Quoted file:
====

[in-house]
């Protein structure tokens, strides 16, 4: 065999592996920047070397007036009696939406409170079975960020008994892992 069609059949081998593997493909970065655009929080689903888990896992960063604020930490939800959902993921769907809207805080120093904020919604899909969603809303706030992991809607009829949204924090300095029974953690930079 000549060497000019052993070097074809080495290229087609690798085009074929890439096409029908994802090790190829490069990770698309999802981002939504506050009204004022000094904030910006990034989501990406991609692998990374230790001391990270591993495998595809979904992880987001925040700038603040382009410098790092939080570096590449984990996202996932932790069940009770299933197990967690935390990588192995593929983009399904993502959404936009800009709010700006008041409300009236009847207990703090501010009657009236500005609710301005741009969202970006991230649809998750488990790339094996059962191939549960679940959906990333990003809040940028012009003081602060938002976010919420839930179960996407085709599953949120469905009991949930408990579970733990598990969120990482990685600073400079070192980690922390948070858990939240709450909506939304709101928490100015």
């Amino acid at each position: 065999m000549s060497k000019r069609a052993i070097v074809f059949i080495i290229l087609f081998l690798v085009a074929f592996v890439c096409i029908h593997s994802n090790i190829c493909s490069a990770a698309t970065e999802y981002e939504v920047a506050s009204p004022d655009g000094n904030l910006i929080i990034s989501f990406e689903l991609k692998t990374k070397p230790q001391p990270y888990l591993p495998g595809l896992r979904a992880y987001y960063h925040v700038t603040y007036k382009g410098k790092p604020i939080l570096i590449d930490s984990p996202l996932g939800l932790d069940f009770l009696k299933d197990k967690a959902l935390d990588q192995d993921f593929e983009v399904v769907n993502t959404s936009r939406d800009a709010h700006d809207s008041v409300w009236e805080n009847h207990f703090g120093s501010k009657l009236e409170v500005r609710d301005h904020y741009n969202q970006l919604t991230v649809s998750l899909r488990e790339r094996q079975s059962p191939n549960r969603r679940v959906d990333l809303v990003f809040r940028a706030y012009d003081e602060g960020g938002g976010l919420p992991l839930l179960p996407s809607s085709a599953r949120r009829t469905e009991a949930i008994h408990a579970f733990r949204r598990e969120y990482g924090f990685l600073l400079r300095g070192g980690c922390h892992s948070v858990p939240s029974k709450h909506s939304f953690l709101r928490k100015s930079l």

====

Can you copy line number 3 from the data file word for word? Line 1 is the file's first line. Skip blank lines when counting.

């Amino acid at each position: 065999m000549s060497k000019r069609a052993i070097v074809f059949i080495i290229l087609f081998l690798v085009a074929f592996v890439c096409i029908h593997s994802n090790i190829c493909s490069a990770a698309t970065e999802y981002e939504v920047a506050s009204p004022d655009g000094n904030l910006i929080i990034s989501f990406e689903l991609k692998t990374k070397p230790q001391p990270y888990l591993p495998g595809l896992r979904a992880y987001y960063h925040v700038t603040y007036k382009g410098k790092p604020i939080l570096i590449d930490s984990p996202l996932g939800l932790d069940f009770l009696k299933d197990k967690a959902l935390d990588q192995d993921f593929e983009v399904v769907n993502t959404s936009r939406d800009a709010h700006d809207s008041v409300w009236e805080n009847h207990f703090g120093s501010k009657l009236e409170v500005r609710d301005h904020y741009n969202q970006l919604t991230v649809s998750l899909r488990e790339r094996q079975s059962p191939n549960r969603r679940v959906d990333l809303v990003f809040r940028a706030y012009d003081e602060g960020g938002g976010l919420p992991l839930l179960p996407s809607s085709a599953r949120r009829t469905e009991a949930i008994h408990a579970f733990r949204r598990e969120y990482g924090f990685l600073l400079r300095g070192g980690c922390h892992s948070v858990p939240s029974k709450h909506s939304f953690l709101r928490k100015s930079l």